I have been through a few prolonged crises in my time at the Vanguard, and one thing I have learned is very important—there will be tons of rumors flying around and it is really important not to report information unless it is verifiable from a reliable source.
I have a love-hate relationship with social media in the first place. From a professional standpoint it allows me to reach audiences I could never have reached. From a personal standpoint it has allowed me to reconnect with people from my past and present.
The amount of misinformation and sometimes disinformation out there is appalling. People are posting memes and unreliable “news” links without checking to see if they are posting current or accurate information.
Some people will thank you for pointing out it is false, misleading or dated. Some will argue with that.
I see this as a real problem and it is something that is increasing the polarization we are seeing over the COVID response. There is a large subgroup of people who think this is a government conspiracy and some of it bleeds into the mainstream—with a lot of it on both the far left and the far right.
One person I have been sparring with on Facebook is a fairly well respected former Davis resident who moved down the road several years ago. Well educated. Far left. Anti-vaxxer.
The people pushing the “Plandemic” view of the world are not just on the right. My acquaintance is a big believer in Dr. Judy Mikovits—who of course is one of the main figures in Plandemic. And she is also a big believer that Dr. Anthony Fauci is a fraud (her words).
To back up her theories that COVID is some form of hoax, she posts these kind of marginal characters and “doctors” on YouTube. She sends me these videos and tells me to watch them and see if I now agree with her.
Here’s the thing: I have seen enough of this stuff to know that most of if is, if not outright fake, poorly sourced and constructed and it falls apart. The problem is I don’t have time to go through each video, and show her why it’s false.
One of the big targets of these conspiracy theories is Bill Gates. Remember, one of the big drivers here is the anti-vaccination movement and he has been putting his foundation’s billions behind the development of a vaccine.
She sends me this video that just was posted a few days before—it purports to be Bill Gates briefing the CIA in 2005. I watched maybe two to three minutes of it. I’m not an expert on Bill Gates, but it resembled him a bit. But he was talking about using vaccines to change genes and wipe out extremism in Muslim terrorists.
To say the concept was far-fetched and something out of a conspiracy-laden sci-fi would have been an understatement. I didn’t have a lot of time, I was about to get on a conference call and then a training.
So I asked a simple question: can you authenticate it? In other words, I asked, how do you know it is what it says it is?
She responded, “Looks pretty authentic to me. Can you authenticate that you’re really David Greenwald?”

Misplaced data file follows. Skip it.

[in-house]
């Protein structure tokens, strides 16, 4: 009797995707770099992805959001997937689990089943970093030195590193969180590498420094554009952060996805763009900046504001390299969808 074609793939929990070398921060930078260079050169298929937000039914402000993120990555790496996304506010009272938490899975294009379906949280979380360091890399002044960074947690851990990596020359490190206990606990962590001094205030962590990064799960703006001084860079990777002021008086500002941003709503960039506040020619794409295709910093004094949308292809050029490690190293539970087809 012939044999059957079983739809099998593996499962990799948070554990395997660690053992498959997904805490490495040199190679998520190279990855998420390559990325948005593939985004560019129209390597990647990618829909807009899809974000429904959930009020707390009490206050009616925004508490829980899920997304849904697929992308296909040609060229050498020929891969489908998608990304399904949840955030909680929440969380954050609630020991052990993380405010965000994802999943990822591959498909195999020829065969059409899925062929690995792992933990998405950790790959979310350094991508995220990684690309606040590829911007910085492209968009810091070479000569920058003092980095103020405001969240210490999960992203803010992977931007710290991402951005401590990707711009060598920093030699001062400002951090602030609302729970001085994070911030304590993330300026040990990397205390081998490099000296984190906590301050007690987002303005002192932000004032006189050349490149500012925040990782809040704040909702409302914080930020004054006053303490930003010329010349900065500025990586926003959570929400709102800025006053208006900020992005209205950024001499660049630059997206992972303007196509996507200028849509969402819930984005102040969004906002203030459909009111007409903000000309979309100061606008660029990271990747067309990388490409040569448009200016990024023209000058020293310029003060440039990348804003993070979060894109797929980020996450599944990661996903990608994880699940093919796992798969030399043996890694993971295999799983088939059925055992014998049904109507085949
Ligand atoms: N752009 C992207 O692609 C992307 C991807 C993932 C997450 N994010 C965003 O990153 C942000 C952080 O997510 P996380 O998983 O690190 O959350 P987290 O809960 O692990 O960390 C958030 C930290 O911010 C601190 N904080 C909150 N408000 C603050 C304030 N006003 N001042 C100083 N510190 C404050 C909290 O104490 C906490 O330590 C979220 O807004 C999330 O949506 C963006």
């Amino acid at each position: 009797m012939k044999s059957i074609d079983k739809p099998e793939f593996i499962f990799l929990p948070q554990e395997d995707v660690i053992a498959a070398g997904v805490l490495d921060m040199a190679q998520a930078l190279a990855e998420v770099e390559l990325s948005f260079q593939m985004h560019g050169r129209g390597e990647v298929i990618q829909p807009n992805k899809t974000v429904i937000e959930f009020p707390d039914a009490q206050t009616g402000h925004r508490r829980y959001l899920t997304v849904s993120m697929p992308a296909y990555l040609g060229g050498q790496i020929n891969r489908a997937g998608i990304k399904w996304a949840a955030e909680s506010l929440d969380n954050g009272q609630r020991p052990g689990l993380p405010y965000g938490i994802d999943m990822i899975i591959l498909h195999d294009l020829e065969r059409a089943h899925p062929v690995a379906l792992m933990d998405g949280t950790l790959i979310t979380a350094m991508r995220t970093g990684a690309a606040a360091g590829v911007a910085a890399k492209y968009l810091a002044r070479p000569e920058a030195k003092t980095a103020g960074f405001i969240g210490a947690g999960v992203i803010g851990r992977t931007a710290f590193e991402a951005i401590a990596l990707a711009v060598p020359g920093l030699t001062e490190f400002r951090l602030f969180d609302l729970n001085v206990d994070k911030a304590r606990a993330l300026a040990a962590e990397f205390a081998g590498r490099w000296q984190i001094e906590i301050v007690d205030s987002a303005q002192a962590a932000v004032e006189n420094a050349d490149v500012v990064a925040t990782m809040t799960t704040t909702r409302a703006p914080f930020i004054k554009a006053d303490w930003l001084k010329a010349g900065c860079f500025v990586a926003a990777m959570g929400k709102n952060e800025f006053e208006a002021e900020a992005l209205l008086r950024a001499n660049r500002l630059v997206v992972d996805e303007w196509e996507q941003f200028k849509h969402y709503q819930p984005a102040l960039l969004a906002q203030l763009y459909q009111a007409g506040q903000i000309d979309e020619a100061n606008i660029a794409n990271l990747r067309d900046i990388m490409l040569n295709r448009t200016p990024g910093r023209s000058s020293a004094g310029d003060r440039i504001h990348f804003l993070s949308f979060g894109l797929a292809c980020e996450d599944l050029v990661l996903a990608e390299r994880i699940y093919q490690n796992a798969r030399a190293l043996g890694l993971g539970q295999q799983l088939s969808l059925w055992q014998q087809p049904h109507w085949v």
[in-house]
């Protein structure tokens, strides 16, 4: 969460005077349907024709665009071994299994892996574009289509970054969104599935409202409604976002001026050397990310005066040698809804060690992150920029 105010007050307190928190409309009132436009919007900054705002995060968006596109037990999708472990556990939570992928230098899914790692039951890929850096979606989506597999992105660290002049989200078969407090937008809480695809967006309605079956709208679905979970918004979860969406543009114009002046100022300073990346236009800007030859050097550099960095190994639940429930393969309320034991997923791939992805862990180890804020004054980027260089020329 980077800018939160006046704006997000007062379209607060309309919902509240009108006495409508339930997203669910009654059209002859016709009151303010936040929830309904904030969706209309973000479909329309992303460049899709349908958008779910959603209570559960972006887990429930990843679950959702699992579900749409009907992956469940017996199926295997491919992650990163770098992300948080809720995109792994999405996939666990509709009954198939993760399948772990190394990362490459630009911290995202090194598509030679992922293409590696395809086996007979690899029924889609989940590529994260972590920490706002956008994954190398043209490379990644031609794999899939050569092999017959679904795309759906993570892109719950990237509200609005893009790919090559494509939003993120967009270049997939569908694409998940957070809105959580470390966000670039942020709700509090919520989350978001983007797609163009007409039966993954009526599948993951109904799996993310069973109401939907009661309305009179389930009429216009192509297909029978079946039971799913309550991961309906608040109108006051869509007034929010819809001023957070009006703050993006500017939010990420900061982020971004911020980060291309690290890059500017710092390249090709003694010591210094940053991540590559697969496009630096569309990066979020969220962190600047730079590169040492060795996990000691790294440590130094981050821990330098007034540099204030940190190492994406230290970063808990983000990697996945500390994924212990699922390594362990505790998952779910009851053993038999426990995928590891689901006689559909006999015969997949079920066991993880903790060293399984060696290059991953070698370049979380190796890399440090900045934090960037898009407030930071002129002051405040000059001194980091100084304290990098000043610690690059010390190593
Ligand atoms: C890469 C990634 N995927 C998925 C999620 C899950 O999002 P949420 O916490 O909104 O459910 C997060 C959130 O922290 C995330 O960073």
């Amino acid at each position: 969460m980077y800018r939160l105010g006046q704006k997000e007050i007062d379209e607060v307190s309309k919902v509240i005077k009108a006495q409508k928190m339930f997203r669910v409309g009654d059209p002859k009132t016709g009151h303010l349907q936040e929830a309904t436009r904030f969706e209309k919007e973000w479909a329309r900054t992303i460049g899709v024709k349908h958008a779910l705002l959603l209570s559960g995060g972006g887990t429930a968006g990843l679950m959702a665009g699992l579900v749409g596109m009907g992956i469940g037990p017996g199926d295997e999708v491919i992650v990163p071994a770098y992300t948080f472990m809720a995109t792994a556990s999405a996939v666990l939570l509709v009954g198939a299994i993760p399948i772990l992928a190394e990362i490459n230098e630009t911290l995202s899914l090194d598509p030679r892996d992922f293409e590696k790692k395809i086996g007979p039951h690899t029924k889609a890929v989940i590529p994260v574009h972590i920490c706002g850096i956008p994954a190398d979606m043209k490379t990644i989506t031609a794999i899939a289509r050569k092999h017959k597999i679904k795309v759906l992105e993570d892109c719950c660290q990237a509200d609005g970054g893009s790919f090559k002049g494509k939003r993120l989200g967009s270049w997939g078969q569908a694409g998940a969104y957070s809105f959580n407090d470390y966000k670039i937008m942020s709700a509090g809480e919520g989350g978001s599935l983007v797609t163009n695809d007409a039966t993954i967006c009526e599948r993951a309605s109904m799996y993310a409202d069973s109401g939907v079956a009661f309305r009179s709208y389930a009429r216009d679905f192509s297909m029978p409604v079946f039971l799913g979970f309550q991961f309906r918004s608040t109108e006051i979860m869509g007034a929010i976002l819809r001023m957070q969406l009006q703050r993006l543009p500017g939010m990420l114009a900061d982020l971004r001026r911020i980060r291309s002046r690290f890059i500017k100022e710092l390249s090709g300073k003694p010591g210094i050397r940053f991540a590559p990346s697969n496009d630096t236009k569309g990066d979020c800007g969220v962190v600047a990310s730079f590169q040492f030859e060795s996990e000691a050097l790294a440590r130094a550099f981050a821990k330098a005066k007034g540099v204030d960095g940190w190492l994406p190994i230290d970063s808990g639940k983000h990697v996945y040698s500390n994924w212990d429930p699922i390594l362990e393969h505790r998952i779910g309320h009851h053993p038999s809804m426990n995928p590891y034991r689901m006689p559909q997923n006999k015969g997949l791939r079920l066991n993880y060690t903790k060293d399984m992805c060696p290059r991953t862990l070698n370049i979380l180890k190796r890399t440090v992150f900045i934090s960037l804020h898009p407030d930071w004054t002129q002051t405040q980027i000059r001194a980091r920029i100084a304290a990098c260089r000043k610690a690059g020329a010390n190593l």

That’s silly. I explained to her that in order for evidence in court, for example, to be admissible, they have to establish that it is authentic and you do that through a chain of custody so that each step of the way you can verify how the evidence got from the scene to the courtroom. That’s why the evidence scandal in Orange County is so egregious, because it puts huge swaths of evidence in question… but I digress.
This isn’t some fictional standard. On my mobile device, I could find no indication of where the video came from.
She said, “You can take it for what it’s worth. If that is indeed Bill Gates talking to the CIA with that specificity on a goal that is that void of soul, it really puts his intentions in question as many have been discussing – what you call ‘conspiracy circle.’”
She then continues: “Bill Gates is a proponent of eugenics. He and Jeffrey Espstein both worked together on projects like this. If you are truly into investigating you find this kind of information repeated from many sources.
“But as far as ‘authenticating’ you can decide for yourself if this video is worth consideration.”
Finally I actually get to my computer rather than a phone. I look at the comments. The commenters had clearly determined that it was not Gates and it was fake.
One commenter laid out: “This is 100% fake. Not only is this not Bill Gates, but this is not the Pentagon, the CIA or any military organization. This is a scene created for a documentary called ‘funvax’ which failed to meet its fundraising goal in kickstarter. Please thumbs up so people can know the truth.”
Once I Google “funvax” the first hit was a May 13 article from Reuters – “False claim: Video shows Bill Gates presenting vaccine for religious fundamentalists to Pentagon.”
Took me all of two minutes once I could actually see the comments. But here is exactly the problem. She didn’t make any effort to determine if it was real. Her assessment was, “Looks pretty authentic to me.”
She didn’t want to acknowledge her lack of due diligence. And even with people directly posting on the YouTube page that it was fake, she failed to do any scrutiny, would have posted it like she does countless others on her Facebook page—and her non-discerning readers and friends would high-five her and maybe share it to their friends.
Facebook is filled with webs of long-discredited videos, memes, outdated and fake articles and, despite some efforts, they remain up there in circulation.
And the thing is there is a sizable percentage of the population that believes this stuff—they believe that COVID is some sort of hoax and perhaps believe that Gates or Fauci or some other nefarious deep state entity is behind it.
—David M. Greenwald reporting